2020: A Year in Review
January 7, 2021
Dear Library Friends,
What a strange and difficult year it has been. Sometimes the year seems to have flown by in a blur, and at other times, it feels like we’ve been living with the uncertainty brought on by the pandemic for a long time. While we celebrate a new year and a ceremonial fresh start, I want to take a moment to highlight the Library’s work in 2020. Despite all of the challenges facing our community, Library staff worked hard to meet new and evolving needs for area residents. Here are some 2020 highlights at our libraries that make me proud to work with such an innovative and thoughtful team and community.
PLDL Wins June B. Mendel Award for Excellence in Rural Library Service from the Library of Michigan. This award honored work from our staff at both libraries, and highlighted programming in partnership with the Farmer’s Market, a 7-day arts and ecology expedition to a remote Island in Lake Superior for local teens, the many successes at the Hancock Library, the Library’s summer yoga classes for adults and children and much more. This award is as close as it gets to a “best small library” award in the state of Michigan.
The Hancock School Public Library was honored with the School Service Award from the Copper Country Association of School Boards and Hancock Public Schools. This award is given annually to one person or group, and honors outstanding service to education and notable contributions to the quality of education above and beyond expectations. The Hancock Superintendent, Steve Patchin, had this to say about the award when it was presented: “The partnership with the Portage Lake District Library and their expertise has helped revive the Hancock School Public Library, which has resumed being an active educational resource for our entire community.” Our staff in Hancock have truly innovated to expand on what a library can do to serve a school district and community.
Our Read for Relief program kept students and families engaged in reading all summer long, and raised $4,812 for area safety net organizations. With vital support from our friends at the Portage Health Foundation, Read for Relief took our regular, recurring annual reading program and transformed it into a charitable cause during an economic crisis. None of this would have been possible without the staff who helped carry out this program every day, assisting readers with signing up and logging their hours.
Despite mandated building closures and the suspension of in-person programming, PLDL has kept our community connected in new ways. It is hard to overstate just how much the staff has innovated on this front, to ensure our patrons have the resources and engagement opportunities they need. Since our initial closure in mid-March, library staff have hosted over 100 virtual storytime events for infants and toddlers. I recent months, patron participation in these events, indicated in part by the craft-kit pickup each week, shows the same level of participation as in-person storytime events.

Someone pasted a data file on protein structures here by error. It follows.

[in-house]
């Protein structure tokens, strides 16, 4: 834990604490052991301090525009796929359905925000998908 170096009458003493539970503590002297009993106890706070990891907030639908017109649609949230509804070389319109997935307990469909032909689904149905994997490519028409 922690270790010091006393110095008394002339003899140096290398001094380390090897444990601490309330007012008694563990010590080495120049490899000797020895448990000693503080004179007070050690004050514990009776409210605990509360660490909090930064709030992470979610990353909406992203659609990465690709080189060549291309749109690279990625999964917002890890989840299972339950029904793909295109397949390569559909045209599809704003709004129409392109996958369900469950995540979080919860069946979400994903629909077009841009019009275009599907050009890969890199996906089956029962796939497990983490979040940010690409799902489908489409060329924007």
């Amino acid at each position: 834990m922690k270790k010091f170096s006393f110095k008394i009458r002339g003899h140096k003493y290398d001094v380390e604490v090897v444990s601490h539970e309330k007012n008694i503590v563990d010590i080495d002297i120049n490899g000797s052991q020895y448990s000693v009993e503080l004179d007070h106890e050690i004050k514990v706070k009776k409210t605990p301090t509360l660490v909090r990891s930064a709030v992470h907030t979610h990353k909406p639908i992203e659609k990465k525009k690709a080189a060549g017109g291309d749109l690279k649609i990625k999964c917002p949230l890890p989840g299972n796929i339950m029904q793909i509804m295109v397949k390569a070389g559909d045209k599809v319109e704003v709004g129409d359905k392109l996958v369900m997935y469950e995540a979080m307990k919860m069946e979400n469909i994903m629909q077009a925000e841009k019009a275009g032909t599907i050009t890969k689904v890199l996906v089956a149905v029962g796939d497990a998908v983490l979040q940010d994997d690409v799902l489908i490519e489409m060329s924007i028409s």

Another collaboration with the Portage Health Foundation saw us re-envision our Biblio Bistro cooking series, resulting in more public participation than last summer in spite of the pandemic. This year, the program also tied into the Foundation’s new, free CSA distribution for low income families.
Other inventive programming included our online baking series, virtual craft tutorials, and a cycling travelogue series shared on our Facebook page.
In Hancock, the library’s code club moved online for several months, where students were still able to participate, and Library staff prepared 150 school-owned Chromebooks for checkout to students who suddenly had to shift to remote learning.
New services adopted due to limited in-person services are expanding accessibility for the long term. Home bound delivery, curbside pickup, online library card sign-ups, and virtual events are all services initiated due to the COVID19 pandemic. In many ways, these services make it easier for patrons to access the library’s materials and resources not just during the pandemic, but also as we look to a post-pandemic future. I’ve become more aware of the value of these services because of the pandemic, and I think it’s clear that they will remain useful for our patrons in the months and years that follow. Our library may not be 100% accessible right now due to our phased reopening, but these changes have helped ensure better access to patrons in the future.
It’s a new year, and I can’t wait to see what we accomplish together in the months ahead.
Stay safe, and best wishes for a happy new year.